A Russian oil-oligarch looking to cripple his U.S. competitors could create a charitable front-group to disproportionately fund election offices of more environmentally conscious counties in hopes they would shut down drilling. A foreign dictator hoping to lift economic sanctions could use a nonprofit cultural center to pay for an election office’s voter outreach campaign but provide much more money to counties where a senator or presidential candidate sympathetic to their plight is winning.

This may sound like modern day McCarthyism, but there are numerous examples of foreign actors influencing U.S. elections in both 2016 and 2020.

Hansjörg Wyss, for example, is a little-known Swiss billionaire who illegally gave thousands to PACs (which non-citizens are not allowed to do) more than 30 times over several years before the FEC caught on. In 2021, the New York Times called Wyss an “influential force among Democrats,” despite the fact that he can’t contribute to candidates or political parties, because he uses his private foundation to funnel tens-of-millions of dollars into “nonpartisan” political advocacy groups each year, many of them 501(c)(3)’s just like CTCL.

Just this year, accusations surfaced that Wyss once again broke election law due to his involvement with the Arabella Advisors network, along with reports that he attempted to purchase numerous U.S. newspapers including the Chicago Tribune, the Baltimore Sun, and the Daily News. Furthermore, leaked internal memos show that the Wyss Foundation developed a  $100 million “Democracy Strategy” that included funding get-out-the-vote drives and lobbying to change election laws, and shared it directly with John Podesta, Hillary Clinton’s campaign manager, just before the 2016 election.

Wyss has no qualms about intervening in U.S. elections, and now that Zuckerberg has paved the way, Wyss might attempt to use his dark money network to follow suit. The same goes for the Russian government who famously tried to influence elections using targeted misinformation campaigns on Facebook in 2016, and the Iranian and Chinese governments who reportedly attempted to do the same in 2020.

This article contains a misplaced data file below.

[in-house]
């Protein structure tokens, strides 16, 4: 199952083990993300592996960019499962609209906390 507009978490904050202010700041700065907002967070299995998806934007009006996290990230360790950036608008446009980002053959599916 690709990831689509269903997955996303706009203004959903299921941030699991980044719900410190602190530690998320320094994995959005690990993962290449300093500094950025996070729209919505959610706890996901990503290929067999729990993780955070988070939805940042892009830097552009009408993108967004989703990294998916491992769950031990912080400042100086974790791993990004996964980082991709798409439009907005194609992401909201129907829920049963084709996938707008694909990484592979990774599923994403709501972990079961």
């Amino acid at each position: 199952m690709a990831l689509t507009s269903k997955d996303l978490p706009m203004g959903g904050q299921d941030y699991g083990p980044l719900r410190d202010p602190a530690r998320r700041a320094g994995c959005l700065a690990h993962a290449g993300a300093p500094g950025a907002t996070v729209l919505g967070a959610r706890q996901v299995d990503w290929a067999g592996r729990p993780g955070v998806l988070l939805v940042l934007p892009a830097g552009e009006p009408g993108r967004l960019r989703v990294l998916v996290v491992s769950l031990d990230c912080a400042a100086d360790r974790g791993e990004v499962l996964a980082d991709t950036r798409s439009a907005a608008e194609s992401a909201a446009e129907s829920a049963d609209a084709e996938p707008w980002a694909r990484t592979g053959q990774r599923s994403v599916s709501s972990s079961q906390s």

It’s far from a conspiracy theory to say that “zuckbucks” gave Mark Zuckerberg a concerning level of influence over the 2020 election, and it’s just as reasonable to be worried that foreign interests will attempt to mimic Zuckerberg in the future. Luckily, dozens of states have put forward legislation to ban further private funding of election offices, but dozens more have yet to act. With 2022 fast approaching, time is running out for state legislatures to act, and if they don’t, our elections could be open to more interference and manipulation than ever before.


This article originally appeared in Legal Insurrection on November 21, 2021.

Parker Thayer

Parker Thayer is a Investigative Researcher at Capital Research Center. A native of Michigan, he recently graduated from Hillsdale College.